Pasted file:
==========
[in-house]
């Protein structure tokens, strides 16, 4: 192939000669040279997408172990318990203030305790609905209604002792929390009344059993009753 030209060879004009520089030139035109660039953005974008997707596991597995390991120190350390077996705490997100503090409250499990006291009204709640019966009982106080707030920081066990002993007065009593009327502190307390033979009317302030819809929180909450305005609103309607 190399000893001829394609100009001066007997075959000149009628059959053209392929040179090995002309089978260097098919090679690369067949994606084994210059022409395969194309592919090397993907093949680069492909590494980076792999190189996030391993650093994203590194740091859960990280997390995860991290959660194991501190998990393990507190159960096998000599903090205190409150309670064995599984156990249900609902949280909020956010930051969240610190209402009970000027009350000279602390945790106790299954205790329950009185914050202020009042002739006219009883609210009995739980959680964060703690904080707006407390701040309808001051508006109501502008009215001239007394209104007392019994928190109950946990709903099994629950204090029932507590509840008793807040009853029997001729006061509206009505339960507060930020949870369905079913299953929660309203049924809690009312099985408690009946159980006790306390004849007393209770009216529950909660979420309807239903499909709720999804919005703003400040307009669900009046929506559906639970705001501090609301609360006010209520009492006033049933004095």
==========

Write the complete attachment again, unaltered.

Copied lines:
[in-house]
């Protein structure tokens, strides 16, 4: 192939000669040279997408172990318990203030305790609905209604002792929390009344059993009753 030209060879004009520089030139035109660039953005974008997707596991597995390991120190350390077996705490997100503090409250499990006291009204709640019966009982106080707030920081066990002993007065009593009327502190307390033979009317302030819809929180909450305005609103309607 190399000893001829394609100009001066007997075959000149009628059959053209392929040179090995002309089978260097098919090679690369067949994606084994210059022409395969194309592919090397993907093949680069492909590494980076792999190189996030391993650093994203590194740091859960990280997390995860991290959660194991501190998990393990507190159960096998000599903090205190409150309670064995599984156990249900609902949280909020956010930051969240610190209402009970000027009350000279602390945790106790299954205790329950009185914050202020009042002739006219009883609210009995739980959680964060703690904080707006407390701040309808001051508006109501502008009215001239007394209104007392019994928190109950946990709903099994629950204090029932507590509840008793807040009853029997001729006061509206009505339960507060930020949870369905079913299953929660309203049924809690009312099985408690009946159980006790306390004849007393209770009216529950909660979420309807239903499909709720999804919005703003400040307009669900009046929506559906639970705001501090609301609360006010209520009492006033049933004095």